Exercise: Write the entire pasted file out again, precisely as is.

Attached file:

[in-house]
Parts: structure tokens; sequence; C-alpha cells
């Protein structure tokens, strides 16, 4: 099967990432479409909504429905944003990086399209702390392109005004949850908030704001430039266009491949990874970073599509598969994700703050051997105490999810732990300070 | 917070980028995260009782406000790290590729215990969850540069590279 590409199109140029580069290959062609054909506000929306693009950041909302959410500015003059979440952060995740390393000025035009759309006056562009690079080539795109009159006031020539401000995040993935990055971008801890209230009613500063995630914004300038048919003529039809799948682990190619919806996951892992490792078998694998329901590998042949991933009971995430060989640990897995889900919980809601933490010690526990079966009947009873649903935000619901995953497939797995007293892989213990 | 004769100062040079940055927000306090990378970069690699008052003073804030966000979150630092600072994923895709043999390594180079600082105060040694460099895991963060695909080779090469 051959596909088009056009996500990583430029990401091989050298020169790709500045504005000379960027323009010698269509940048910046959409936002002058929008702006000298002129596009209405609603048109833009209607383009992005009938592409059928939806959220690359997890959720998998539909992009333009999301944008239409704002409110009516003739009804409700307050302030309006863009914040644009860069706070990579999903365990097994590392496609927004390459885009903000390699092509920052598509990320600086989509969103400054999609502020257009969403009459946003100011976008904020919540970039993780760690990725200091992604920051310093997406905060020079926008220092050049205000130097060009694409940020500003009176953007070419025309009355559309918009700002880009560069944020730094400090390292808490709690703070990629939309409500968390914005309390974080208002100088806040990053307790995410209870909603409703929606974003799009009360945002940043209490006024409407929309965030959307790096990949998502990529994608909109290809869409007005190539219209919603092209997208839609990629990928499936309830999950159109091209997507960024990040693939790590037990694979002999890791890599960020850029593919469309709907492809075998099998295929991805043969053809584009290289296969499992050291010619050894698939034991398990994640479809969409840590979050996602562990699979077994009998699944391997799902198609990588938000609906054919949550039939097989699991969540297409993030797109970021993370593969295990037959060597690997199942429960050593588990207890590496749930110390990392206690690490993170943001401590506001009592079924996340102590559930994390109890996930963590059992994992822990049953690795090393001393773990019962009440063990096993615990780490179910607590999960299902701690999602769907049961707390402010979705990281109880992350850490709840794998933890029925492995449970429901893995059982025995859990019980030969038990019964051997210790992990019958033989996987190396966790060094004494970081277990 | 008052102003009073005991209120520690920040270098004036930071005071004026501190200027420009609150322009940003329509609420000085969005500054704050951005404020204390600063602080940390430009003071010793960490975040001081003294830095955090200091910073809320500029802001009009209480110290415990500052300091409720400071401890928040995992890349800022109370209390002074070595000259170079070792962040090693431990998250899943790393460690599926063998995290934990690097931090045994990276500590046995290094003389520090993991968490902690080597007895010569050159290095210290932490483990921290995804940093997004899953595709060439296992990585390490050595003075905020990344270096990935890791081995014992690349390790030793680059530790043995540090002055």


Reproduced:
[in-house]
Parts: structure tokens; sequence; C-alpha cells
């Protein structure tokens, strides 16, 4: 099967990432479409909504429905944003990086399209702390392109005004949850908030704001430039266009491949990874970073599509598969994700703050051997105490999810732990300070 | 917070980028995260009782406000790290590729215990969850540069590279 590409199109140029580069290959062609054909506000929306693009950041909302959410500015003059979440952060995740390393000025035009759309006056562009690079080539795109009159006031020539401000995040993935990055971008801890209230009613500063995630914004300038048919003529039809799948682990190619919806996951892992490792078998694998329901590998042949991933009971995430060989640990897995889900919980809601933490010690526990079966009947009873649903935000619901995953497939797995007293892989213990 | 004769100062040079940055927000306090990378970069690699008052003073804030966000979150630092600072994923895709043999390594180079600082105060040694460099895991963060695909080779090469 051959596909088009056009996500990583430029990401091989050298020169790709500045504005000379960027323009010698269509940048910046959409936002002058929008702006000298002129596009209405609603048109833009209607383009992005009938592409059928939806959220690359997890959720998998539909992009333009999301944008239409704002409110009516003739009804409700307050302030309006863009914040644009860069706070990579999903365990097994590392496609927004390459885009903000390699092509920052598509990320600086989509969103400054999609502020257009969403009459946003100011976008904020919540970039993780760690990725200091992604920051310093997406905060020079926008220092050049205000130097060009694409940020500003009176953007070419025309009355559309918009700002880009560069944020730094400090390292808490709690703070990629939309409500968390914005309390974080208002100088806040990053307790995410209870909603409703929606974003799009009360945002940043209490006024409407929309965030959307790096990949998502990529994608909109290809869409007005190539219209919603092209997208839609990629990928499936309830999950159109091209997507960024990040693939790590037990694979002999890791890599960020850029593919469309709907492809075998099998295929991805043969053809584009290289296969499992050291010619050894698939034991398990994640479809969409840590979050996602562990699979077994009998699944391997799902198609990588938000609906054919949550039939097989699991969540297409993030797109970021993370593969295990037959060597690997199942429960050593588990207890590496749930110390990392206690690490993170943001401590506001009592079924996340102590559930994390109890996930963590059992994992822990049953690795090393001393773990019962009440063990096993615990780490179910607590999960299902701690999602769907049961707390402010979705990281109880992350850490709840794998933890029925492995449970429901893995059982025995859990019980030969038990019964051997210790992990019958033989996987190396966790060094004494970081277990 | 008052102003009073005991209120520690920040270098004036930071005071004026501190200027420009609150322009940003329509609420000085969005500054704050951005404020204390600063602080940390430009003071010793960490975040001081003294830095955090200091910073809320500029802001009009209480110290415990500052300091409720400071401890928040995992890349800022109370209390002074070595000259170079070792962040090693431990998250899943790393460690599926063998995290934990690097931090045994990276500590046995290094003389520090993991968490902690080597007895010569050159290095210290932490483990921290995804940093997004899953595709060439296992990585390490050595003075905020990344270096990935890791081995014992690349390790030793680059530790043995540090002055």